I might vote if pressed into the necessity by the voting of all sorts of other women. But I shall hope that it may never fall to my experience. I believe that woman occupies a central, not an external place in the order of things, and I do not wish that order turned inside out.
Adeline D. T. Whitney.
Did I possess the right of suffrage, I certainly should vote on almost all occasions. The exceptions would be those few cases where the question to be voted upon demanded for an intelligent decision, technical knowledge that I had either insufficient time or ability to acquire; or where I happened to be distinctly opposed to all the candidates nominated for election.
Mary Putnam Jacobi, M. D.
Nothing would induce me to go to the polls and vote. For the reason that I do not think it is a woman's place, or within a woman's capacity to do so. I fully agree with St. Paul in his estimate of a woman's powers and duties.
Rose Terry Cooke.
I believe it would have been better to carefully restrict the voting of men by high educational and certain property qualifications. But since only the matter of general representation, and not a certain degree of intelligence and knowledge of the care of property are considered in the matter of deciding upon public questions which concern women as well as men, I believe common justice gives women the right to vote. Personally, I have no wish to hasten the day when woman suffrage will be allowed, but I believe that day to be inevitable, and I should certainly consider it my duty to vote. To the plea that the ignorant vote would be so greatly increased, I maintain that women will become educated by the use and possession of their right much faster than men who have become educated, and that there will be a larger proportion of conscientious and unpartisan votes than are cast now,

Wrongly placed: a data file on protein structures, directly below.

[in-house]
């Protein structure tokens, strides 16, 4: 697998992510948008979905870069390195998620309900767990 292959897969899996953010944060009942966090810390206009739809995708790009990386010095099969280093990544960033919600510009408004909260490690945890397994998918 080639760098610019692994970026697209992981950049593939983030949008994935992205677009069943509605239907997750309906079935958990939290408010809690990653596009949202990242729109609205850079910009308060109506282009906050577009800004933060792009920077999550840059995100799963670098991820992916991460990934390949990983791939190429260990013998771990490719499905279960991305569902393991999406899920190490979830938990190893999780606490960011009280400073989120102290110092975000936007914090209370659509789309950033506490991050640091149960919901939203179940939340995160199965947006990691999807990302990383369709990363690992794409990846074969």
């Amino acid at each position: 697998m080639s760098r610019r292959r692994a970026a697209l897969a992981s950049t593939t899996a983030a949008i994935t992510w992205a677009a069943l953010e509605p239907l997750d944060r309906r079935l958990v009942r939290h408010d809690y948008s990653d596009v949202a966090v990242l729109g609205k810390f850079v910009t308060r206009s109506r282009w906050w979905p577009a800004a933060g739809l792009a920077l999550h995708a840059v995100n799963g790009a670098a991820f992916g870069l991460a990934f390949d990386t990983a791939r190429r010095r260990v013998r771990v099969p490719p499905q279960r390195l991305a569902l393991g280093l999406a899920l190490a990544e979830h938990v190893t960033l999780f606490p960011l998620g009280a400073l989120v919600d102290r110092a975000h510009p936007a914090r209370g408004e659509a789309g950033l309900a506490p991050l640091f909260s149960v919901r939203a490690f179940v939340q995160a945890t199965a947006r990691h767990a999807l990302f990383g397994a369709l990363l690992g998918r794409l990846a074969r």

Sarah Orne Jewett.
Under no imaginable circumstances could I go to the polls or exercise the right of voting. American women enjoy without restraint every civil, social, ethical, and intellectual right compatible with feminine delicacy and refined Christian womanhood; and to invite them into the arena of politics would prove subversive of all domestic quietude, loosen the ties that link them to their true kingdom, the home hearth, and prove as disastrous to harmonious social order as did the "Wooden Horse" to the households of Troy. "Woman's right to vote" would involve the forfeiture of woman's privilege of commanding the reverence and deferential homage of mankind. Feminine opinion is a powerful political factor when expressed gently in the sacred precincts of home by dropping ballots of noble aims and exalted principles and sentiments into the open hearts and minds of brothers, husbands and sons, but wrangling and wrestling at "election polls" would inevitably resolve the whole question of woman's political influence into one of mere numerical valuation.